- NUTRITIONAL WELLNESS
- KNOW YOUR SERVING
- BODY SMART
- MEAL PLANNING
- TIPS & TRICKS
- UNDERSTANDING FOOD LABELS
Claims that help you compare.
High in calcium is an example of nutrient content claim. Nutrient content claims tell you the level of nutrient present in a food product. You can use these claims to choose products that best suit your nutritional needs. For example, if you are concerned about maintaining strong bones, you should pick products that have claims stating that they are rich in calcium.
Good to remember
You shouldn’t choose products based on claims alone. You should also refer to the Nutrition Information Panel (NIP) to make your choice. For instance, you never know if the curry chicken that is low in salt may contain more fat than another brand. So, always refer to both claims and the NIP and make your choice based on the overall nutrient content of the food.
Claims indicating improved nutrient level.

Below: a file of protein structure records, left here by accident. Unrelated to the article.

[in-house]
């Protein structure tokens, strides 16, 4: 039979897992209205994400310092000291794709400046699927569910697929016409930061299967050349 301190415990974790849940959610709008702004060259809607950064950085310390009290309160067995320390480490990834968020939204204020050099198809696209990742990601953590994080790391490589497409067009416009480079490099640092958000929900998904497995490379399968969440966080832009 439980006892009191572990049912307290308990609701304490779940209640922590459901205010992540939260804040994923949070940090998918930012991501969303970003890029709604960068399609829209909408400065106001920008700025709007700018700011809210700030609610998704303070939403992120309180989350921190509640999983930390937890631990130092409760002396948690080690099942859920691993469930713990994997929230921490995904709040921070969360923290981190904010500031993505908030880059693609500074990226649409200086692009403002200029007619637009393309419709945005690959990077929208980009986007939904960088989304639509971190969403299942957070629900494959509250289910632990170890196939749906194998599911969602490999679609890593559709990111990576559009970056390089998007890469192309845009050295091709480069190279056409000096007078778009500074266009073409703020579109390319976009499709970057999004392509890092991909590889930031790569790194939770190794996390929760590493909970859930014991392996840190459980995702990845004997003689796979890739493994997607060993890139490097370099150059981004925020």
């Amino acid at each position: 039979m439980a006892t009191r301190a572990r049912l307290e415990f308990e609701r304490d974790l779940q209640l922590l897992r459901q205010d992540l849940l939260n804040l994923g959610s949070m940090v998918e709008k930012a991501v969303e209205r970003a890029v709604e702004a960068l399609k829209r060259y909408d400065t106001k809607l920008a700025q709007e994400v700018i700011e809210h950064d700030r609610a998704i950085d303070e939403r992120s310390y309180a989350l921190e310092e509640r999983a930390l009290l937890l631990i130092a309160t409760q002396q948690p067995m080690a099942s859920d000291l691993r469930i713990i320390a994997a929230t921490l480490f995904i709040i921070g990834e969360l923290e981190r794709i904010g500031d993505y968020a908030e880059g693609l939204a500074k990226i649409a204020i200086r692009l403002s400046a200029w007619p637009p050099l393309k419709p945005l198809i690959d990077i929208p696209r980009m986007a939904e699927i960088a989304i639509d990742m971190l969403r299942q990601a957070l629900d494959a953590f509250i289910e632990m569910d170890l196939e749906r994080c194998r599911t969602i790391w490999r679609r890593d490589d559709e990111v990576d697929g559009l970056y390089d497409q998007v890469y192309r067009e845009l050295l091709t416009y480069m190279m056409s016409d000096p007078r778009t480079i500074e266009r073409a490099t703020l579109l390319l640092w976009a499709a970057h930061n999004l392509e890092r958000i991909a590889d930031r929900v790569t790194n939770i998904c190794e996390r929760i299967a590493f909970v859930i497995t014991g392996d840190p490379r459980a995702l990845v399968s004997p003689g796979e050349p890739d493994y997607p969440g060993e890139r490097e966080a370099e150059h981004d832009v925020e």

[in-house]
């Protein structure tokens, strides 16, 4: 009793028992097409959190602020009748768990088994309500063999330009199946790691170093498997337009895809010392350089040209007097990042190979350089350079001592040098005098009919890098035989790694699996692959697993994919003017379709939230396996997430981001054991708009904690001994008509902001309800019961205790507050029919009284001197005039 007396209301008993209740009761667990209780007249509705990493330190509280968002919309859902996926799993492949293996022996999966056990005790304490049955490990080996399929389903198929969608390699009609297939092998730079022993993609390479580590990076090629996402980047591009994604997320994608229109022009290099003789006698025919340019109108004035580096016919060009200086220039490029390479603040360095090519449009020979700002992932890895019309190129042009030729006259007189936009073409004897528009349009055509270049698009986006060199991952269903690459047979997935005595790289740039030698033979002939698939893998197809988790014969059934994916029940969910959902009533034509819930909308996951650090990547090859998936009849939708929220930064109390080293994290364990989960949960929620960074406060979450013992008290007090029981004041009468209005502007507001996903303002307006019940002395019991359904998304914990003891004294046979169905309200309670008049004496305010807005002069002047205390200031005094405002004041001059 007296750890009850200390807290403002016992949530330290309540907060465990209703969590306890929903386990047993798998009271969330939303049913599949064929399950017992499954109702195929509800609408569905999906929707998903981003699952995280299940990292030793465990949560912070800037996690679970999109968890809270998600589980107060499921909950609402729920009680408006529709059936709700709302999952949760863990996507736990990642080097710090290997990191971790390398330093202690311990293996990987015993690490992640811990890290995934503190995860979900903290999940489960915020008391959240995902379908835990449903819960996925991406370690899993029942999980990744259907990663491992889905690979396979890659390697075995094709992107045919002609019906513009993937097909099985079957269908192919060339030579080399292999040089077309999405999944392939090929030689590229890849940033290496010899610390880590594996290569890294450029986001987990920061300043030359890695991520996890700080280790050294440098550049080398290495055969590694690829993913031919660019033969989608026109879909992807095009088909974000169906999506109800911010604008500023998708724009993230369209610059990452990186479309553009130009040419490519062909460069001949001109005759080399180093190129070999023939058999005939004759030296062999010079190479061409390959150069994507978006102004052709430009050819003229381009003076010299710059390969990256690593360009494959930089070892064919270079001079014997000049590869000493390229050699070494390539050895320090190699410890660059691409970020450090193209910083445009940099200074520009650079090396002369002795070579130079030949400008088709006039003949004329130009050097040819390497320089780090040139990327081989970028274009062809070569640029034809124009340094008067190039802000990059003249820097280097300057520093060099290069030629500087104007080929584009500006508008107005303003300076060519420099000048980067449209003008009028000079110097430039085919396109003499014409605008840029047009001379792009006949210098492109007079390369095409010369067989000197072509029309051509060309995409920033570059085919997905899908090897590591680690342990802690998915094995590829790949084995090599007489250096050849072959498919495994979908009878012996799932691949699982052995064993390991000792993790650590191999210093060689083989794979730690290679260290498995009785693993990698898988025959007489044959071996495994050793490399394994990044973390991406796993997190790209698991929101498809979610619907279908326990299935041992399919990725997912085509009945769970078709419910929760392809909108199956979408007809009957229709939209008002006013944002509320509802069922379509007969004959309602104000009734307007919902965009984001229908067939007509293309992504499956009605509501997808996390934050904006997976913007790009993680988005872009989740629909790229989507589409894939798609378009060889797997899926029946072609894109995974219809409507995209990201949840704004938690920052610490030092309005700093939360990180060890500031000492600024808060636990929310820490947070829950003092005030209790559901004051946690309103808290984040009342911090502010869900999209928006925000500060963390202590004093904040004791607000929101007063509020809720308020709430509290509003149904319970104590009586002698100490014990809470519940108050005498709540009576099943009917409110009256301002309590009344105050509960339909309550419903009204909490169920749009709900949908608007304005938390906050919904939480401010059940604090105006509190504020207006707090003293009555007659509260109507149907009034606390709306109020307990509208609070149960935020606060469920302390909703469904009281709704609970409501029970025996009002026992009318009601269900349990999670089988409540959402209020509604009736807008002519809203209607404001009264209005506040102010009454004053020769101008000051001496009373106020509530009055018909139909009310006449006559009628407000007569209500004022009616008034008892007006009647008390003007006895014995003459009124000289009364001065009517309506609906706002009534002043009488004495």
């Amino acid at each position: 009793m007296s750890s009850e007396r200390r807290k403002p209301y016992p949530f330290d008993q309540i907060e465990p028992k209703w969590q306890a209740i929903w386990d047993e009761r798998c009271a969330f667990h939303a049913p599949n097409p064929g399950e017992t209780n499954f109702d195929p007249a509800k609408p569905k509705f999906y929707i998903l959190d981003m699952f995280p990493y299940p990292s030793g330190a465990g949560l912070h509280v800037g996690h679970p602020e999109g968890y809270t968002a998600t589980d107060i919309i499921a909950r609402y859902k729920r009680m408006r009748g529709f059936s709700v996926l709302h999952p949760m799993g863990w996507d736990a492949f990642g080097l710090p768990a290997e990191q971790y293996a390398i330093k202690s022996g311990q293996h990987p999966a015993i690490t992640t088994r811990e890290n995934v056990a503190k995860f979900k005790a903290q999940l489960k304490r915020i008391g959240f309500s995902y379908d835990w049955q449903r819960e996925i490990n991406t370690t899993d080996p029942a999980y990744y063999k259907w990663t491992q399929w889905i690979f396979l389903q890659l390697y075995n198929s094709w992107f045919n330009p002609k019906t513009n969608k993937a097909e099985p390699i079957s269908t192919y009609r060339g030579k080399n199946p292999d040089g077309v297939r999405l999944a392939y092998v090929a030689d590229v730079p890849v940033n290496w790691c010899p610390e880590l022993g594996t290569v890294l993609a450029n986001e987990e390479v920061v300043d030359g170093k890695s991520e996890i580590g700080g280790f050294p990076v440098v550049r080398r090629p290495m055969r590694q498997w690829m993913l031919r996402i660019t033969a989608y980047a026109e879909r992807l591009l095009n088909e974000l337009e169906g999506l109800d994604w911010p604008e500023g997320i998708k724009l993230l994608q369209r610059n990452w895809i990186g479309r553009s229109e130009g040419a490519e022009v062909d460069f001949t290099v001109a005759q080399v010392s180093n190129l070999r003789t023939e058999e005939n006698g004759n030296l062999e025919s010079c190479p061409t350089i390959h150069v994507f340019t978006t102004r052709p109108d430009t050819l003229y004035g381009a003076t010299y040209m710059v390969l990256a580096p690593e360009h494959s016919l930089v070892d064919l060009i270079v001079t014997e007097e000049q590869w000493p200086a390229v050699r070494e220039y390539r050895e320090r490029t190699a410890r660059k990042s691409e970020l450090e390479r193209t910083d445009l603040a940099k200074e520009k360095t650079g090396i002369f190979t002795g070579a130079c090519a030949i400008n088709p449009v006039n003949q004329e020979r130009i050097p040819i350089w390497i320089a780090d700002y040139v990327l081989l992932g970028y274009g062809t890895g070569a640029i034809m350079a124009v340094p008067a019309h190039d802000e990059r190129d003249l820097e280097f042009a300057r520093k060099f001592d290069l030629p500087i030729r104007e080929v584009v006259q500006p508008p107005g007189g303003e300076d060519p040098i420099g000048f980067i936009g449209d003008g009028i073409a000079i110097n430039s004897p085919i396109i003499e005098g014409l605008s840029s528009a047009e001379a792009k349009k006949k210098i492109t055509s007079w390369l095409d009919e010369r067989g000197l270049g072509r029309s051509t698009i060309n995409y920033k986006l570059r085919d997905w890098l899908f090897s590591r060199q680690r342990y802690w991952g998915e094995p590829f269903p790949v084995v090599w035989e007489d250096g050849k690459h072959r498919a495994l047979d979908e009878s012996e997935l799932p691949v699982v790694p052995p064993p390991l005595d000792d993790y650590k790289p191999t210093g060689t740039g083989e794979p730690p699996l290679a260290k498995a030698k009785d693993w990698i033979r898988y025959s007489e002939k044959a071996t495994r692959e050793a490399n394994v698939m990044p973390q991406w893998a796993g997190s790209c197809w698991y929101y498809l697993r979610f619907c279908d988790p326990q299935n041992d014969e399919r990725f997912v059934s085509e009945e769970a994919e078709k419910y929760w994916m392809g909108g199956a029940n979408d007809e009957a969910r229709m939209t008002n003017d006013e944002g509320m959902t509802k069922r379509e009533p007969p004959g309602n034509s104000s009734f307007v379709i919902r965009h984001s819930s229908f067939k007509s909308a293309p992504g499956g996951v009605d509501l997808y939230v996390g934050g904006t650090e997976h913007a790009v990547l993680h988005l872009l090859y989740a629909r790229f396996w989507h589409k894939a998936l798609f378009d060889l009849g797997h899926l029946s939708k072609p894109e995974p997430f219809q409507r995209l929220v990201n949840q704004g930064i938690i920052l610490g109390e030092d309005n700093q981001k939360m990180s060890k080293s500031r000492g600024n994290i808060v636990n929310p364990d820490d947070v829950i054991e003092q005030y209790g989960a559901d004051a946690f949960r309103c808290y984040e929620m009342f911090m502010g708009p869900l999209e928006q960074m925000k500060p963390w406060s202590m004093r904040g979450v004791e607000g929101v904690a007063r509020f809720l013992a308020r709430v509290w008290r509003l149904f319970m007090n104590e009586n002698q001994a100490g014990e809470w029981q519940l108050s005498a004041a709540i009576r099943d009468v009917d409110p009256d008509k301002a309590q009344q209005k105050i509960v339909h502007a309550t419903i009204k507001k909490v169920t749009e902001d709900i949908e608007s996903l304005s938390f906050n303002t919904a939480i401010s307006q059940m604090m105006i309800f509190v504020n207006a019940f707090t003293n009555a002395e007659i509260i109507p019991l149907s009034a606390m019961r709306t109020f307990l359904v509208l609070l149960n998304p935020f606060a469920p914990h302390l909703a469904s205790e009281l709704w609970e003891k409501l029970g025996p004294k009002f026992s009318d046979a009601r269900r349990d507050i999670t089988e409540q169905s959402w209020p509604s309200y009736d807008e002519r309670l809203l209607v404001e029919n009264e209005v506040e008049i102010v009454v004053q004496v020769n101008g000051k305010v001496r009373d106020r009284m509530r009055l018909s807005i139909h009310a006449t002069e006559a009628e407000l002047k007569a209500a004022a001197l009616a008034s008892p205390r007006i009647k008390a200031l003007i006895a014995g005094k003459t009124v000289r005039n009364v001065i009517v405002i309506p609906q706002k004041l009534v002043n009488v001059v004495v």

Nutrient comparative claims, such as less fat and higher in protein, compare the nutrient level or energy value of two or more products. For example, the package of NESVITA OMEGA PLUS milk has the claim Reduced fat. This claim tells you that this product is based on an improved recipe that contains a reduced amount of fat compared to ordinary milk. Therefore, if you wish to cut down the amount of fat in your diet, this may be the right choice for you.
Claims indicating nutrient health benefits.
Nutrient function claims describe how certain nutrient or special ingredients in the food product contribute to the growth, development and normal functions of your body. For example, Nestlé’s NESVITA Omega Plus contains plant sterols, called ACTICOL, which help lower cholesterol in your body. This is the product you may want to choose if you are concerned about the cholesterol level in your body.
Good to know
The law does not allow food manufacturers to claim that a particular food can cure, treat or protect you from any disease. If you come across a food product making such a claim, don’t be misled!